Toronto Police officers and Toronto City Hall corporate security stand at the entrance to Toronto City Hall's parking garage where a Toronto Police officer was killed in the morning hours of Friday, July 2, 2021. THE CANADIAN PRESS/Cole Burston

Man charged with first-degree murder in death of veteran Toronto police officer

Man charged with first-degree murder in death of veteran Toronto police officer

TORONTO — A 31-year-old man was charged with first-degree murder Friday in the death of a veteran police officer who was struck by a vehicle earlier that day, an incident investigators deemed an “intentional and deliberate act.”

Const. Jeffrey Northrup was in the parking garage at Toronto City Hall, responding to reports of a robbery in progress early Friday morning when he was killed in an incident that also left another officer injured, said interim police Chief James Ramer, calling it a “senseless and devastating tragedy.”

Ramer said the 31-year veteran of the service was intentionally struck by a vehicle after responding to a 911 call for a robbery in progress. A female plainclothes officer was injured and sent to hospital but has since been released, he said.

Police said early Friday that an arrest had been made in the case, and later announced the charge against the suspect, identified as Umar Zameer. They said a publication ban prevents them from releasing further details.

Municipal and provincial offered condolences to Northrup’s grieving family and friends, and praised him for serving his community over several decades.

Ramer said the constable should be remembered as an “outstanding police officer and member of the community.”

“He was just full of personality… loved by everyone, and just coming into work every day was his pride and joy,” the interim chief said.

“He loved his job and went in to do that job every day and despite the dangers that we occasionally face he continued to do that job to the best of his ability,” said Ramer.

Northrup had been training new officers until April, when he requested to return to the major crimes unit, Ramer said,

“Despite 31 years on the job he was eager to do that,” said Ramer. “It speaks to the kind of officer he was and the dedication that he had that it was at this stage of his career that he was going into the major crimes unit.”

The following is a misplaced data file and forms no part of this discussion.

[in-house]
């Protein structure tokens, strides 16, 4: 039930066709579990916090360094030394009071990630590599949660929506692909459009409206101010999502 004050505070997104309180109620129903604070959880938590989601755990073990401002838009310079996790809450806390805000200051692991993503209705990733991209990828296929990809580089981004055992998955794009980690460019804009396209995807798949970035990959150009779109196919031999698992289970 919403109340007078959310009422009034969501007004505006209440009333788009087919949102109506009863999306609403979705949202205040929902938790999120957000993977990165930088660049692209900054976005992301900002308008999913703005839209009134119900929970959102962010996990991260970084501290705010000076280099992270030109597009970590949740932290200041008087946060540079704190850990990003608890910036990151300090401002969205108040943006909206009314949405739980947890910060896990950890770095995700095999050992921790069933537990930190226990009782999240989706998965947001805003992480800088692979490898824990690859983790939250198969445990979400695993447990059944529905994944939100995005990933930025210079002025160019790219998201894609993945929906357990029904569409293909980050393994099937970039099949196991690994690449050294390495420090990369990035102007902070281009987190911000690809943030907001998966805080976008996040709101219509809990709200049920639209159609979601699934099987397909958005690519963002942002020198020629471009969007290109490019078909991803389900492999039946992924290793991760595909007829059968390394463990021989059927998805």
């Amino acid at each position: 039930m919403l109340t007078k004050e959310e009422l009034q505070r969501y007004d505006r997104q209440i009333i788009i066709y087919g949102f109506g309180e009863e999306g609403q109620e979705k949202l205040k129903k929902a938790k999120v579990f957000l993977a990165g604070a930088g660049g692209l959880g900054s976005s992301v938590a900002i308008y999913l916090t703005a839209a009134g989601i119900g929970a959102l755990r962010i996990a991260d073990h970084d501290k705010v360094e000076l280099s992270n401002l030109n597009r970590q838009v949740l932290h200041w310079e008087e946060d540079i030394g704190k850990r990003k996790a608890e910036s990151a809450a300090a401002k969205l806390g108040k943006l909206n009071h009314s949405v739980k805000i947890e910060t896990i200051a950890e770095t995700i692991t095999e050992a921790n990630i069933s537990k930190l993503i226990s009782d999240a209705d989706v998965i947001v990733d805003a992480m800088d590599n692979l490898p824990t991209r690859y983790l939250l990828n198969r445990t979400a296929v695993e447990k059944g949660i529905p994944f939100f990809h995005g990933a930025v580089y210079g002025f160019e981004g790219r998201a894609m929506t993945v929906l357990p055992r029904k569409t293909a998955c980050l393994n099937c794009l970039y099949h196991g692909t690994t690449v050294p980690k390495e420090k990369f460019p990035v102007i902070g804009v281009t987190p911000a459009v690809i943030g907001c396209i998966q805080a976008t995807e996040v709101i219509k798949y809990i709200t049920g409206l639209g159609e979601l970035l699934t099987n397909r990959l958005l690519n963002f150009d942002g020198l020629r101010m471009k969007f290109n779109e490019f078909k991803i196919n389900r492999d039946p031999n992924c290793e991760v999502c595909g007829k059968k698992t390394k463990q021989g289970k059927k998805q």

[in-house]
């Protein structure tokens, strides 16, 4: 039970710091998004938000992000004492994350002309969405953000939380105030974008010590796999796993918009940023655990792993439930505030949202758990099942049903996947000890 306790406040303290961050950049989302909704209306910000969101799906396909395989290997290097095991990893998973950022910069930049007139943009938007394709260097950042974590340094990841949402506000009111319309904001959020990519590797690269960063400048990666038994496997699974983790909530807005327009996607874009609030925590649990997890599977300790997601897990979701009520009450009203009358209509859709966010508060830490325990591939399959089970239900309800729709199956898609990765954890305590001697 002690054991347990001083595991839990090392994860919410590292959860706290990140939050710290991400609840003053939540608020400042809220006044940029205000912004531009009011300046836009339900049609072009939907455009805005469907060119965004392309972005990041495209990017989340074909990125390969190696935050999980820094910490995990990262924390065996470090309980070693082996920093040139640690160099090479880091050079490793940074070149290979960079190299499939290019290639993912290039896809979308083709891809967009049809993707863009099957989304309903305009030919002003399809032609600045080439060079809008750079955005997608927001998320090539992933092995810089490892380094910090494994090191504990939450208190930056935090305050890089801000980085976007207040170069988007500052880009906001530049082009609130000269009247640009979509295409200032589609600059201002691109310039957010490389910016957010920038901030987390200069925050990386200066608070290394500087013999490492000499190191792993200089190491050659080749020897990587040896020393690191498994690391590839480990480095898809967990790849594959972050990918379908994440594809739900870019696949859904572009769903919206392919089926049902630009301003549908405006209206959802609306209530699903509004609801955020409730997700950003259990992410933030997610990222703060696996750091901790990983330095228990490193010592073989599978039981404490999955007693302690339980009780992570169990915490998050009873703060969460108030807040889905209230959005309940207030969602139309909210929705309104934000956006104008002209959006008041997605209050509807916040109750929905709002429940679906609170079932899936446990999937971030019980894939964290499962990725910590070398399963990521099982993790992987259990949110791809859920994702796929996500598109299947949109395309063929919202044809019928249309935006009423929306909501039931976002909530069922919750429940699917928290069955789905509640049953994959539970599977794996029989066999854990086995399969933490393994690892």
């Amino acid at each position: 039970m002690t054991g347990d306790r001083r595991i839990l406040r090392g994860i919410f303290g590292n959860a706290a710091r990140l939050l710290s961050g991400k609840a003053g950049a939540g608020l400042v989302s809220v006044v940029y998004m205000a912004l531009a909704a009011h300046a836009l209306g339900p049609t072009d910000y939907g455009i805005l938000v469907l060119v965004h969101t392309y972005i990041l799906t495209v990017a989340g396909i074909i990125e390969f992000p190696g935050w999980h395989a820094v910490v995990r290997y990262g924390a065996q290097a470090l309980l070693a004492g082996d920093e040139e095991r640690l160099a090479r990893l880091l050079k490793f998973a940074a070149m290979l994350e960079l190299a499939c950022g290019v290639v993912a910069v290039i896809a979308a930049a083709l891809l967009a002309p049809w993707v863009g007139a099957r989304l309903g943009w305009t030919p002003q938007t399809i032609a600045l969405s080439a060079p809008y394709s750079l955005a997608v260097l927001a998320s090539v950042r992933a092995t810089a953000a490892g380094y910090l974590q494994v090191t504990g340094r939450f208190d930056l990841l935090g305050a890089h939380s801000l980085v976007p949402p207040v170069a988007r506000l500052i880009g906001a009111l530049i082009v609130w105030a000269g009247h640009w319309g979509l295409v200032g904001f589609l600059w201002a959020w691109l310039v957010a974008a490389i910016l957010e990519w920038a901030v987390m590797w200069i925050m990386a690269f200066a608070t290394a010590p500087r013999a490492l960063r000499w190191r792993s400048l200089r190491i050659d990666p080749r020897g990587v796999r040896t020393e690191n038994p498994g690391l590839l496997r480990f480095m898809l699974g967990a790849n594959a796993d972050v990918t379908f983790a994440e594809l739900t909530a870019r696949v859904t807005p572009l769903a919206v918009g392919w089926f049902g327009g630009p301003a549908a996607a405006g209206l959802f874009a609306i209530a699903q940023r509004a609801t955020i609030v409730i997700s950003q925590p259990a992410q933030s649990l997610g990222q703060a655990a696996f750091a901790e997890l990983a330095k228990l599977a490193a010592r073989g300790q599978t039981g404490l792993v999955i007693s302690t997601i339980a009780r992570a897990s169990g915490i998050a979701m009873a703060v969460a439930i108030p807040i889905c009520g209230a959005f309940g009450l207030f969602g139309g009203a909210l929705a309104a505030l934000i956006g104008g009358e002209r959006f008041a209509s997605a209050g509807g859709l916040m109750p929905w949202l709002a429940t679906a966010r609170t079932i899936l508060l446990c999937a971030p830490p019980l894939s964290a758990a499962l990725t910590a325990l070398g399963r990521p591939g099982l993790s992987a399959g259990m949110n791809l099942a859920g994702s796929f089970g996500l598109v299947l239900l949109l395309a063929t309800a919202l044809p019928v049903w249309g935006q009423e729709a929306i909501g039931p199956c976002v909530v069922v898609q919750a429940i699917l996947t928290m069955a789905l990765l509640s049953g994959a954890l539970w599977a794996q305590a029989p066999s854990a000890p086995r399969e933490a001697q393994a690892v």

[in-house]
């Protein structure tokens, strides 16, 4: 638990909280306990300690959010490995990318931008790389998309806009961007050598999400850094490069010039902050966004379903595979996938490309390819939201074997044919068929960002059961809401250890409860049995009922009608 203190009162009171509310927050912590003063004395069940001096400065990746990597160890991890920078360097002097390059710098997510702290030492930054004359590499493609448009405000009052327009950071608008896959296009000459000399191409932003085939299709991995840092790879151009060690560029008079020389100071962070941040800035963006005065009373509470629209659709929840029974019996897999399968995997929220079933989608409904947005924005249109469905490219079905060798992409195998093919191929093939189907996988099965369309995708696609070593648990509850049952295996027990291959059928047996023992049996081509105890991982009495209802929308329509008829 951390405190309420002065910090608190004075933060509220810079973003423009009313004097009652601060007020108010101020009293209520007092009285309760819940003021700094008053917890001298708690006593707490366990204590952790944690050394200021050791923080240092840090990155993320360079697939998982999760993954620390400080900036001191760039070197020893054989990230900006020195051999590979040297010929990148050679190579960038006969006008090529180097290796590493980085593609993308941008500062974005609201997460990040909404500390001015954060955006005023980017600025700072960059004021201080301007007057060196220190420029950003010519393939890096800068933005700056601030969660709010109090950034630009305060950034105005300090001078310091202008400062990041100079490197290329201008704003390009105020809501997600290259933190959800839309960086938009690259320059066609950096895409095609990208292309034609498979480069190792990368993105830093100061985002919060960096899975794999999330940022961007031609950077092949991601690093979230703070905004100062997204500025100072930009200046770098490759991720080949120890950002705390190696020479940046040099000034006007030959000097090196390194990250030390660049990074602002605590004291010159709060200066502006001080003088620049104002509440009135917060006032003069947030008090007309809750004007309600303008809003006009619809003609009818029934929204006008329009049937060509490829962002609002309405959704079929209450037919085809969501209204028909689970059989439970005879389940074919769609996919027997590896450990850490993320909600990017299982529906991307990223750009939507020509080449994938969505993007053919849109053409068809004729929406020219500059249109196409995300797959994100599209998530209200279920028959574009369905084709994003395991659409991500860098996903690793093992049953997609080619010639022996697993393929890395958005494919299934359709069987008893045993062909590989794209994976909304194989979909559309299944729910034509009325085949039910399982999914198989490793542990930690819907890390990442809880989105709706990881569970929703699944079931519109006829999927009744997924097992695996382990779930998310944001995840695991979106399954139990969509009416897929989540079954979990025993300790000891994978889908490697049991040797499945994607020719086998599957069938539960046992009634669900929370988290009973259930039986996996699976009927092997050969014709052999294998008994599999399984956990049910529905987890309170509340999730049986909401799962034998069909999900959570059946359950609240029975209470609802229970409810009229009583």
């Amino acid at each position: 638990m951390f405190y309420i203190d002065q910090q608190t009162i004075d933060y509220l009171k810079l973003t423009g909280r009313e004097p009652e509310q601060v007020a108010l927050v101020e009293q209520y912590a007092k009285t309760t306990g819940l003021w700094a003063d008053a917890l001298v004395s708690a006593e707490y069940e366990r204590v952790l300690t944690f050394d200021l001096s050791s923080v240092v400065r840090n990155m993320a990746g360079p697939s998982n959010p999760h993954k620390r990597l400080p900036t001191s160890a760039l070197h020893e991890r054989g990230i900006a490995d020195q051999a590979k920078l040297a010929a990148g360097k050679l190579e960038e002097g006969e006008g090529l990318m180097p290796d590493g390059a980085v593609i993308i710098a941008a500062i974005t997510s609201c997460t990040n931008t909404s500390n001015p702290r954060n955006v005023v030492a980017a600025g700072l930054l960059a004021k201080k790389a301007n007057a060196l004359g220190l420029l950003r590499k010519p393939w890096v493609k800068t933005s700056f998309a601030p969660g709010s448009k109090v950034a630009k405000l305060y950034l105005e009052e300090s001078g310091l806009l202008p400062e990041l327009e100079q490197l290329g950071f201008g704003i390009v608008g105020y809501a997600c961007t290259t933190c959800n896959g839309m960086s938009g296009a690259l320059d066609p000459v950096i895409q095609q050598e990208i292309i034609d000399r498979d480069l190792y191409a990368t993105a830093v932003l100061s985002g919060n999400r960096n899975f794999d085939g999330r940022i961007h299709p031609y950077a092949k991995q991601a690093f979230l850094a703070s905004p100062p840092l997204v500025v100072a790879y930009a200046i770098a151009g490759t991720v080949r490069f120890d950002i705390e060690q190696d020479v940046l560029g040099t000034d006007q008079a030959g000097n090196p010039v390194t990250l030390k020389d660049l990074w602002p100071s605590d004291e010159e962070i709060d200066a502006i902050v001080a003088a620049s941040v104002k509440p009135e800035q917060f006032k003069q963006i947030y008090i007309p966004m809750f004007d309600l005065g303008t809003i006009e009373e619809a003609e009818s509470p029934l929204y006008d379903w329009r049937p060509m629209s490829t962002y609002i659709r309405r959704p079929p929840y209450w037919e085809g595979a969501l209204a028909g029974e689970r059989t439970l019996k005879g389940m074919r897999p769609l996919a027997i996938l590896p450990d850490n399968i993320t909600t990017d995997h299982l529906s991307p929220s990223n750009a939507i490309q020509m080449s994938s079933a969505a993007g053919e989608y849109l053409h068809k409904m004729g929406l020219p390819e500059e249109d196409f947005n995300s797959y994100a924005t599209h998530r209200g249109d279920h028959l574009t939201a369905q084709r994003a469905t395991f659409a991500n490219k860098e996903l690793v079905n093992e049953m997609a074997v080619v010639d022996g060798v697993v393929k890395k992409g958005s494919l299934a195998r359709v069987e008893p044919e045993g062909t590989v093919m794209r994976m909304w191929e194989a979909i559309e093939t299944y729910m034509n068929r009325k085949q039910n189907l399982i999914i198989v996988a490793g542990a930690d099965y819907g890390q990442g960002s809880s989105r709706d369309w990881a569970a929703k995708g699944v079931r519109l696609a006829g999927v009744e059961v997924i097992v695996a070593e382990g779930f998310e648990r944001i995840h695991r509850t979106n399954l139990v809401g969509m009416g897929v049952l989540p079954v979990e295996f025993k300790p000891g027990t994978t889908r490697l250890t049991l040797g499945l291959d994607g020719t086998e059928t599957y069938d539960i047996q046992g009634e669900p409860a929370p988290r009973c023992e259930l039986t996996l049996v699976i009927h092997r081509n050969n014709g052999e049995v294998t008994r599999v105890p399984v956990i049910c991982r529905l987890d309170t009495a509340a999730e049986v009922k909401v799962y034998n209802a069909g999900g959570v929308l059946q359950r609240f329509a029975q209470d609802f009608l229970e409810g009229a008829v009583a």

Toronto Mayor John Tory said Northrup previously worked as a court officer but “achieved his ambition” of joining the police ranks and then “served his city… with distinction.”

“So it is with immense gratitude and profound sadness that we mark this tragic loss,” the mayor said.

Tory noted the hardest part of his job is when tragedy strikes the city.

“Nothing can prepare any of us, the people in the city of Toronto, the rest of the members of the police service, for news like this,” he said. “I begin, on behalf of the three million people who our police officers serve, by extending to the family of officer Northrup our deepest condolences.

“That’s to his wife, and to his children, and to his mother, and all the member of his family and his friends.”

Ontario Premier Doug Ford also offered his sympathies to those close to Northrup.

“I’m terribly saddened to hear the tragic news of Const. Jeff Northrup who was killed in the line of duty,” tweeted Ford. “Jeff served his community for 31 years. My deepest condolences to his wife, three kids and the entire Toronto Police Service. We are with you mourning this devastating loss.”

The Toronto Police Association said it’s attending to Northrup’s wife and children and asks that the public respects their privacy.

This report by The Canadian Press was first published July 2, 2021.

_ With files from Paola Loriggio.

John Chidley-Hill, The Canadian Press

Note to readers: This is a corrected story. An earlier version misspelled the last name of Const. Jeffrey Northrup.

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